Wednesday, April 4, 2012

NY State Won't Fund Hydrofracking Health Impact Study

By David Kowalski  
An Economic Impact Study was Funded Last Year

The $132,600,000,000 budget passed by New York State last week did not include funds for a $100,000 study intended to protect the health of NY residents from the fallout of high-volume hydraulic fracturing (hydrofracking) already seen in other states.

Many lawmakers, as well as the governor and the Department of Environmental Conservation (DEC), seem bent on moving forward on unconventional shale-gas drilling. Sadly, they ignored sound advice from 250 physicians and healthcare/scientific experts [1] who recognize the lack of a Health Impact Assessment as a major flaw in the DEC’s draft hydrofracking regulations.

Dr. Gina Solomon, a physician with the Natural Resources Defense Council, said health concerns include air pollution, potential contamination of ground or surface water with methane or chemicals used in fracturing fluids, fires or explosions, heavy truck traffic, and altered social conditions.

In a Senate Session on the 2012-2013 Budget last week, Senator Mark Grisanti (R-Buffalo), Chair of the Environmental Conservation Committee, spoke on the budget. He said that "in other states where high-volume hydraulic fracturing is occurring there are health impact studies that I believe that the DOH [Dept. of Health] to the advisory council is going to be taking a look at. It's very difficult to do a health study on high-volume hydraulic fracturing in NY state when it's not occurring here." [see video here]

Human health impacts deserve far more investigation than "a look." A proper study requires research and funding. Also, the fact that high-volume hydraulic fracturing is "not occurring here" in NY did not stop the DEC from hiring a consulting firm, Ecology and Environment Inc., to do an economic study at a cost of $223,000. That study [4Mb PDF] was in fact based primarily on the occurrence of hydrofracking in the neighboring state of Pennsylvania.

The Assembly Majority had already passed a bill calling for a health study. The $100,000 study would include research into other states' experiences with fracking. It would estimate costs of any health impacts to the state, insurers, employers and the health care system and include a long-term plan for monitoring and mitigating health impacts.

The Senate drafted a health impact assessment bill to fund an in-depth $300,000 study. Sen. Tony Avella (D-Queens), the bill's sponsor and a member of the Environmental Conservation Committee, said in a statement, "Before we allow companies to start drilling for gas and pumping chemicals near our watersheds, it is only reasonable that a study be conducted to provide us with more information about the hydrofracking process and the potential health impacts."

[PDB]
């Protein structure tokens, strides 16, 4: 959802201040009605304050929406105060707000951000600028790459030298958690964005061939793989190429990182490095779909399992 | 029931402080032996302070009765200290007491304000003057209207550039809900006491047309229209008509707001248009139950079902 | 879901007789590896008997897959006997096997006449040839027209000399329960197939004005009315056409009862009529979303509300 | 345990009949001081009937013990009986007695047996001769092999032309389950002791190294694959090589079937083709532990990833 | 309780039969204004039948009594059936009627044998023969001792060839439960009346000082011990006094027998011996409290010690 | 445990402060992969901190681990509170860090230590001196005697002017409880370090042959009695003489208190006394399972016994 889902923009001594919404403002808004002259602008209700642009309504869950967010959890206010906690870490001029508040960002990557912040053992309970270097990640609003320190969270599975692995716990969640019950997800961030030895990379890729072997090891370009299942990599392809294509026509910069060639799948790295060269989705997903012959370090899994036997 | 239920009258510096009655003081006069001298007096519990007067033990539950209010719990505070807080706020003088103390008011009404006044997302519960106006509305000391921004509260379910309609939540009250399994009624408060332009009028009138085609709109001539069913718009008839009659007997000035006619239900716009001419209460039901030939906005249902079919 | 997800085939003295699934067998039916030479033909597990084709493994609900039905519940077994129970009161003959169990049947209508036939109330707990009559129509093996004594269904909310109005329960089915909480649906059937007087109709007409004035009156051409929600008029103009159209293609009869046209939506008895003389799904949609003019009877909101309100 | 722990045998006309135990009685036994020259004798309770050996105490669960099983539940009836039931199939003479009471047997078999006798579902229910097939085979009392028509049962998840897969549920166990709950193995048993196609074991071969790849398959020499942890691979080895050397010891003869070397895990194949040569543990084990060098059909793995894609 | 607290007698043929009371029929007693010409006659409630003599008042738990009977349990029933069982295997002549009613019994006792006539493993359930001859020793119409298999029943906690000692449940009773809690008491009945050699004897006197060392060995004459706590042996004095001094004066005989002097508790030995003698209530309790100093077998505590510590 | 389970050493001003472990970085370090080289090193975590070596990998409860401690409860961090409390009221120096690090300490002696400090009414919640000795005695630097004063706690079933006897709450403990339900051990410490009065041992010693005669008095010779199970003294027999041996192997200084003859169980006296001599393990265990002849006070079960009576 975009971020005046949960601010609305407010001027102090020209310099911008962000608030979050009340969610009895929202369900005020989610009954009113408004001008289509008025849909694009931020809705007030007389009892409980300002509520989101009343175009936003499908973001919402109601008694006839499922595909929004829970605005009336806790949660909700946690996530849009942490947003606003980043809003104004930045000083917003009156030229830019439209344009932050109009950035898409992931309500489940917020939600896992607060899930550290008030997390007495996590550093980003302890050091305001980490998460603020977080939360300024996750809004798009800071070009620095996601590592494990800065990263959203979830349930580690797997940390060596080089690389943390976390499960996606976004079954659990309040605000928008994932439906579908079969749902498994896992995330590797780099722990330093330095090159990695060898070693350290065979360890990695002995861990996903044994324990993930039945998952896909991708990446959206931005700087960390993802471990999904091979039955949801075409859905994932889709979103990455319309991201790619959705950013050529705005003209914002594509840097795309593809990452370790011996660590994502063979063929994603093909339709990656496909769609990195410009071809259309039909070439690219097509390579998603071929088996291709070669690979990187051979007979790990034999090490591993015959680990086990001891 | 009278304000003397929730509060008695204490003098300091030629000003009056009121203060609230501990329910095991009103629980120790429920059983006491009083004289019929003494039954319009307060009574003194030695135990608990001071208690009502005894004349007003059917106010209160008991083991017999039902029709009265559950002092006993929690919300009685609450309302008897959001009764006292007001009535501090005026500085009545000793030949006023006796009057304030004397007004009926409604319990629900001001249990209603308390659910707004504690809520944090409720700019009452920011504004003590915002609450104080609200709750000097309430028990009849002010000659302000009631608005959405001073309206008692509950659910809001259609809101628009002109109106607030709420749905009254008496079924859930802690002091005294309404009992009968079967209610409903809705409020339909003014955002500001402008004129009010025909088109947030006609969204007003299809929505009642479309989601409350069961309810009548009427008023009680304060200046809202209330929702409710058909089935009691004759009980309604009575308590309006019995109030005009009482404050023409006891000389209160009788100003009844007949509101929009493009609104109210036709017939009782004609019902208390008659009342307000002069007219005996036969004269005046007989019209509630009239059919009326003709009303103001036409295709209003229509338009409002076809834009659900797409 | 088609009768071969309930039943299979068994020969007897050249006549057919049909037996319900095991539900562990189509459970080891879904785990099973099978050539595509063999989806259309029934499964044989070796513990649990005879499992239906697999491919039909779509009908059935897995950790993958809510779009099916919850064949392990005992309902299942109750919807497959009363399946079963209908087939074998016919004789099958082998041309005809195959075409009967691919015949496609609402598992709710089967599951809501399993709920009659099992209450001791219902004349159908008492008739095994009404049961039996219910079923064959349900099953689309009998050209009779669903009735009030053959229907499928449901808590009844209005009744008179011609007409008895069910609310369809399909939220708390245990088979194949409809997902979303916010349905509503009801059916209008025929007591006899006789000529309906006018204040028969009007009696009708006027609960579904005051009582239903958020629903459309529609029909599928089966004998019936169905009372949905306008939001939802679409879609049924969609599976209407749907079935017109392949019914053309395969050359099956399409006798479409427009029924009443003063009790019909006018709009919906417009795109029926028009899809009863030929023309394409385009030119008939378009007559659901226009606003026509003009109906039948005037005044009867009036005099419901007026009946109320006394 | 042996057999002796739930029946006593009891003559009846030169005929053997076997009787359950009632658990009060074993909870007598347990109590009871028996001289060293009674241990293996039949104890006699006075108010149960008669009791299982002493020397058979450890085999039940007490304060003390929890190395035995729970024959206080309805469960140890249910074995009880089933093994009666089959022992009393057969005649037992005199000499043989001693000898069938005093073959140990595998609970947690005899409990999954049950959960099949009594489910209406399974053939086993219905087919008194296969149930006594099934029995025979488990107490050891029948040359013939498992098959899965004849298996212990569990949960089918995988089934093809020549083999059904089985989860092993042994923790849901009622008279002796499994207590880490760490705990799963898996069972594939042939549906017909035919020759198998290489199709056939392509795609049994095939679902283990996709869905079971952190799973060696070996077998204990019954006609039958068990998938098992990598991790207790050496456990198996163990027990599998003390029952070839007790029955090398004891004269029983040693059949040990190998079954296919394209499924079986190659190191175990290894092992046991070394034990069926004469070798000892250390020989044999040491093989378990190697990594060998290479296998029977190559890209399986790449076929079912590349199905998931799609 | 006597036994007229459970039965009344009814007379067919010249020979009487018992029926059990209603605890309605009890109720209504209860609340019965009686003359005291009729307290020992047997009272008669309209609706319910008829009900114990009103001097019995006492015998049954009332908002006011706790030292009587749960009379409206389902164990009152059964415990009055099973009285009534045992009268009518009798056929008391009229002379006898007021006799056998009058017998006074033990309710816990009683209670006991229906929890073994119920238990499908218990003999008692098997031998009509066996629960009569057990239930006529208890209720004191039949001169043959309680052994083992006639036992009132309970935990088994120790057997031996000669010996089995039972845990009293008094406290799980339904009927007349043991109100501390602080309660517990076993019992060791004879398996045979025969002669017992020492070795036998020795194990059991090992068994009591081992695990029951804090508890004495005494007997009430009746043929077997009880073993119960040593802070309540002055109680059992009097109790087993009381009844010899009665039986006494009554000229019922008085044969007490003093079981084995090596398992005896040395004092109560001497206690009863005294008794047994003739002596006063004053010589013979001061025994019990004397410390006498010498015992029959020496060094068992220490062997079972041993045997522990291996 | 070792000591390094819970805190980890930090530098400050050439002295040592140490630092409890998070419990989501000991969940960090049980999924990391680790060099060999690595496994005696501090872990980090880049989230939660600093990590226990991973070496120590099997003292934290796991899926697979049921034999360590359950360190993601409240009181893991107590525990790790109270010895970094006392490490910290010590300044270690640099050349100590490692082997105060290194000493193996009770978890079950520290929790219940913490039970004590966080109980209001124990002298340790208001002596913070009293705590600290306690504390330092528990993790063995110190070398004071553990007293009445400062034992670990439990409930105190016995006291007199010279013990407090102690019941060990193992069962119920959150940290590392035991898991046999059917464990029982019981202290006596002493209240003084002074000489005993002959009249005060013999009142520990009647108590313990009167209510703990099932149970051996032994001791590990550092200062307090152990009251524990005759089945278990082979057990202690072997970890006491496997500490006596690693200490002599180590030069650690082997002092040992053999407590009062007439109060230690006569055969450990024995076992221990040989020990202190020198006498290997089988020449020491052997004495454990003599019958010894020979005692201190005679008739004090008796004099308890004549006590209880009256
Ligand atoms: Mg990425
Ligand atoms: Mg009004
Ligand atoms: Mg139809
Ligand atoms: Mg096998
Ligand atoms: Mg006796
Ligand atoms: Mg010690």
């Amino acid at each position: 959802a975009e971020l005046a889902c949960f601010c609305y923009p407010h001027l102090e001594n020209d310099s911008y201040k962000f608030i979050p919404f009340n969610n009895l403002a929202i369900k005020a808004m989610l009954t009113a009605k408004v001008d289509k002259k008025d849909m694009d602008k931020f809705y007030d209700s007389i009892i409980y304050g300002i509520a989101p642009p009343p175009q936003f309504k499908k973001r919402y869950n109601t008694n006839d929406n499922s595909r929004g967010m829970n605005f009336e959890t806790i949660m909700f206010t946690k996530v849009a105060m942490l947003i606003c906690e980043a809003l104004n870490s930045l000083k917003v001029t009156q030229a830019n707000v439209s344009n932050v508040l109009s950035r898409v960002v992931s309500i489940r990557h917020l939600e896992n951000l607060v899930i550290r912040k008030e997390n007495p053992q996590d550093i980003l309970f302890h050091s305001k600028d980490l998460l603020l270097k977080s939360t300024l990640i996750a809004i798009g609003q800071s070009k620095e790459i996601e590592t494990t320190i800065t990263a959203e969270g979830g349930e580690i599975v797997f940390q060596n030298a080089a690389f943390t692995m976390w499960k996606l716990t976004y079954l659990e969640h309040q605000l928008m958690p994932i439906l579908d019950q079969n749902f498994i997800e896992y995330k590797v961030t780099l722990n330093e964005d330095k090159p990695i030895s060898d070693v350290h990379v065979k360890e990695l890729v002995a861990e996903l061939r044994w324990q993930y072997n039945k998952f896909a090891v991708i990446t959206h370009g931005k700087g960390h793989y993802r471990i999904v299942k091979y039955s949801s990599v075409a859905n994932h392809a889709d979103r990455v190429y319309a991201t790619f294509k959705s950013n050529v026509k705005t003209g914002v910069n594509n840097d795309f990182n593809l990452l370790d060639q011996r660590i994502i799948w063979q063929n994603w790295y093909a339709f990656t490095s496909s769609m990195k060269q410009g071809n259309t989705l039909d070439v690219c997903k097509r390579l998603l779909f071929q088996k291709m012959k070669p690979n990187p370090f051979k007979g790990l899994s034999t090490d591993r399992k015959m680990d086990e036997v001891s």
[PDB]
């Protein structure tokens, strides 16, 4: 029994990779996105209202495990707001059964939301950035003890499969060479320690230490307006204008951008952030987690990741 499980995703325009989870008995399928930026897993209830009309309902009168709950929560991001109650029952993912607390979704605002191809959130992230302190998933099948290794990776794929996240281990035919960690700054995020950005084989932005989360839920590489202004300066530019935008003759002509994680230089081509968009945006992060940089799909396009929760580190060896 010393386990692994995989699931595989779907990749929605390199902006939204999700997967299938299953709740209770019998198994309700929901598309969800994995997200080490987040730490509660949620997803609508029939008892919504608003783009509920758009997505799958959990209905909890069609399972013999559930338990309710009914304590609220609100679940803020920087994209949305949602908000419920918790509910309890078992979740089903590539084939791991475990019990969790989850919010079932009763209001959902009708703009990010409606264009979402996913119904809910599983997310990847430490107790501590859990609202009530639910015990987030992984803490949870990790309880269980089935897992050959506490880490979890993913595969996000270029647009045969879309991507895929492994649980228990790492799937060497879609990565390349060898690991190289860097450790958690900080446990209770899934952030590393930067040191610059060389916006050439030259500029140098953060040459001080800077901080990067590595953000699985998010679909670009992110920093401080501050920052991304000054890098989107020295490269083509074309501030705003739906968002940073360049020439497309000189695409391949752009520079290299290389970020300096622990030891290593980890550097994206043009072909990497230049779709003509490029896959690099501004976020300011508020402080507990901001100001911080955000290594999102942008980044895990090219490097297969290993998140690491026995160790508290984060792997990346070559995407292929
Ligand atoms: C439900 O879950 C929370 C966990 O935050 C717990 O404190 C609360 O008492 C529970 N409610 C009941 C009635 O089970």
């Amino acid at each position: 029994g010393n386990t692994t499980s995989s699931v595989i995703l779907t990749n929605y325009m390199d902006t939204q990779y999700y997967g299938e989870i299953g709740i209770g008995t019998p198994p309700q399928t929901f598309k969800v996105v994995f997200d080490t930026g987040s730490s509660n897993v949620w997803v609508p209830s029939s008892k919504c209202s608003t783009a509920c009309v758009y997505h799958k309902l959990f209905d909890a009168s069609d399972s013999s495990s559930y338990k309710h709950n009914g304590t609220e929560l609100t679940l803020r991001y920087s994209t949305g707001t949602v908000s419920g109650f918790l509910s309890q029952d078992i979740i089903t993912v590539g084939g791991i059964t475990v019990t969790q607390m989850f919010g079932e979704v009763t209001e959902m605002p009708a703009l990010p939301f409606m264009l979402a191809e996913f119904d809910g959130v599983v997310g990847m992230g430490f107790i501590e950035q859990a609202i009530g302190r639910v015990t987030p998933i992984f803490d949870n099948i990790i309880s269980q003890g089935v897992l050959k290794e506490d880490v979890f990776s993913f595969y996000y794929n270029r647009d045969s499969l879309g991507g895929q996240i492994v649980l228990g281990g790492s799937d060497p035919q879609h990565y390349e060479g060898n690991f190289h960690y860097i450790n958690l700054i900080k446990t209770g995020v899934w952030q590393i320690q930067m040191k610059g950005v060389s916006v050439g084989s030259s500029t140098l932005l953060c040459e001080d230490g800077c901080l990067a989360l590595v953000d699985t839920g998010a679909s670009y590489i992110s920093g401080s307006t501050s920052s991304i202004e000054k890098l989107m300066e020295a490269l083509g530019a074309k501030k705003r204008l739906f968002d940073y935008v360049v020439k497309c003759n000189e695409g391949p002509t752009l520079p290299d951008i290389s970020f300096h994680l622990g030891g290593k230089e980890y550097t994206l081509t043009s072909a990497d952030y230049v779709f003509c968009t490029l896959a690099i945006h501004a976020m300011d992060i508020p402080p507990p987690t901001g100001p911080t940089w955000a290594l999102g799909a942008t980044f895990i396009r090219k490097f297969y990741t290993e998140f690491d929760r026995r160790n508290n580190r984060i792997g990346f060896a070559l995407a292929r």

At the 2012-2013 Budget session last week, Sen. Avella introduced an amendment to environmental budget legislation that would have included a health impact assessment on hydrofracking. Avella said, "No matter which side of the aisle you are on, whether you are for hydrofracking or against hydrofracking, the very fact that we could do this process without analyzing the seismic or health impacts of hydrofracking, in my opinion is an absolute disgrace." [see video here]

Senator Avella, the Senate Democratic Conference, and the Assembly Majority should be commended for demonstrating their leadership and dedication to protecting the health and well-being of the people of New York. The bill (S.6772) sponsored by Avella is currently in the Environmental Conservation Committee chaired by Senator Grisanti.

Claire Sandberg, Executive Director of Water Defense, said, “One only need to look at the devastation wreaked by fracking in Pennsylvania to see that gas drilling cannot be done safely. There are perhaps hundreds of families just across the border who are without access to safe drinking water because of fracking-related contamination. How can we trust our elected officials who say we can regulate this inherently dangerous practice, if they don't even support basic funding to study its effect on our public health?"

A full assessment of its health impacts must be completed before a decision can be made about whether or not hydrofracking is permitted in New York.

Kate Hudson, Watershed Program Director at NY Riverkeeper said, "We would still call on the governor to take action. He is in a position to accept or reject any of the proposed change. We think this is way too important and we are going to continue to lobby the Legislature."

Dr. Sandra Steingraber speaks to the DEC about their recent Environmental Impact Statement (SGEIS) and calls for a comprehensive study on the Health Impacts of hydrofracking. Listen: 

[1] Experts included the Medical Society of the State of New York, the American Academy of Pediatrics of New York State, the NY State Nurses Association, the Academy of Family Physicians of New York State, and over 250 individual physicians and scientists.

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